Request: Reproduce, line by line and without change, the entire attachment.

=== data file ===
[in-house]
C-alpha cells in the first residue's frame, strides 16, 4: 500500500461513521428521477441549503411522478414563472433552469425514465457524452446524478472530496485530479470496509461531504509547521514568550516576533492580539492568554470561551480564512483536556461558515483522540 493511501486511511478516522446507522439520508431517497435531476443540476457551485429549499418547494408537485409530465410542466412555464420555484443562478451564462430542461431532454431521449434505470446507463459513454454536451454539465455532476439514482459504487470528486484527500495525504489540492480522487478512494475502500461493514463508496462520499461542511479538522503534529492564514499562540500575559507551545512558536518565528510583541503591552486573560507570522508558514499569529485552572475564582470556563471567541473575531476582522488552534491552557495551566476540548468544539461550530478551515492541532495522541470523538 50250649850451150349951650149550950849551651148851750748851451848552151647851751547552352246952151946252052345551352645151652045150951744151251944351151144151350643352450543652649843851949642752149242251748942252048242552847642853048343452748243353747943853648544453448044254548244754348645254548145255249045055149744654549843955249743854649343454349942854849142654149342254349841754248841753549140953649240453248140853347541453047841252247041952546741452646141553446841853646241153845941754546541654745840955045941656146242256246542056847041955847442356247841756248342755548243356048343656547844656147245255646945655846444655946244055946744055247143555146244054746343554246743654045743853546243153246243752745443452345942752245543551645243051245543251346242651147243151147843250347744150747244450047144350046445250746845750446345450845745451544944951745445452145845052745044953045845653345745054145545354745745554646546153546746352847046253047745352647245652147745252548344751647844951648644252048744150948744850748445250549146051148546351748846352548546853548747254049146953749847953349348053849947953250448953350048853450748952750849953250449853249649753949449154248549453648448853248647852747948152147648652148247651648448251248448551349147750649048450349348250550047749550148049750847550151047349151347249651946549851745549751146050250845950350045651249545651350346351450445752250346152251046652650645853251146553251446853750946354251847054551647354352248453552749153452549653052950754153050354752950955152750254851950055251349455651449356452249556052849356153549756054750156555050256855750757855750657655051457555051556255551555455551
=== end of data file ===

[in-house]
C-alpha cells in the first residue's frame, strides 16, 4: 500500500461513521428521477441549503411522478414563472433552469425514465457524452446524478472530496485530479470496509461531504509547521514568550516576533492580539492568554470561551480564512483536556461558515483522540 493511501486511511478516522446507522439520508431517497435531476443540476457551485429549499418547494408537485409530465410542466412555464420555484443562478451564462430542461431532454431521449434505470446507463459513454454536451454539465455532476439514482459504487470528486484527500495525504489540492480522487478512494475502500461493514463508496462520499461542511479538522503534529492564514499562540500575559507551545512558536518565528510583541503591552486573560507570522508558514499569529485552572475564582470556563471567541473575531476582522488552534491552557495551566476540548468544539461550530478551515492541532495522541470523538 50250649850451150349951650149550950849551651148851750748851451848552151647851751547552352246952151946252052345551352645151652045150951744151251944351151144151350643352450543652649843851949642752149242251748942252048242552847642853048343452748243353747943853648544453448044254548244754348645254548145255249045055149744654549843955249743854649343454349942854849142654149342254349841754248841753549140953649240453248140853347541453047841252247041952546741452646141553446841853646241153845941754546541654745840955045941656146242256246542056847041955847442356247841756248342755548243356048343656547844656147245255646945655846444655946244055946744055247143555146244054746343554246743654045743853546243153246243752745443452345942752245543551645243051245543251346242651147243151147843250347744150747244450047144350046445250746845750446345450845745451544944951745445452145845052745044953045845653345745054145545354745745554646546153546746352847046253047745352647245652147745252548344751647844951648644252048744150948744850748445250549146051148546351748846352548546853548747254049146953749847953349348053849947953250448953350048853450748952750849953250449853249649753949449154248549453648448853248647852747948152147648652148247651648448251248448551349147750649048450349348250550047749550148049750847550151047349151347249651946549851745549751146050250845950350045651249545651350346351450445752250346152251046652650645853251146553251446853750946354251847054551647354352248453552749153452549653052950754153050354752950955152750254851950055251349455651449356452249556052849356153549756054750156555050256855750757855750657655051457555051556255551555455551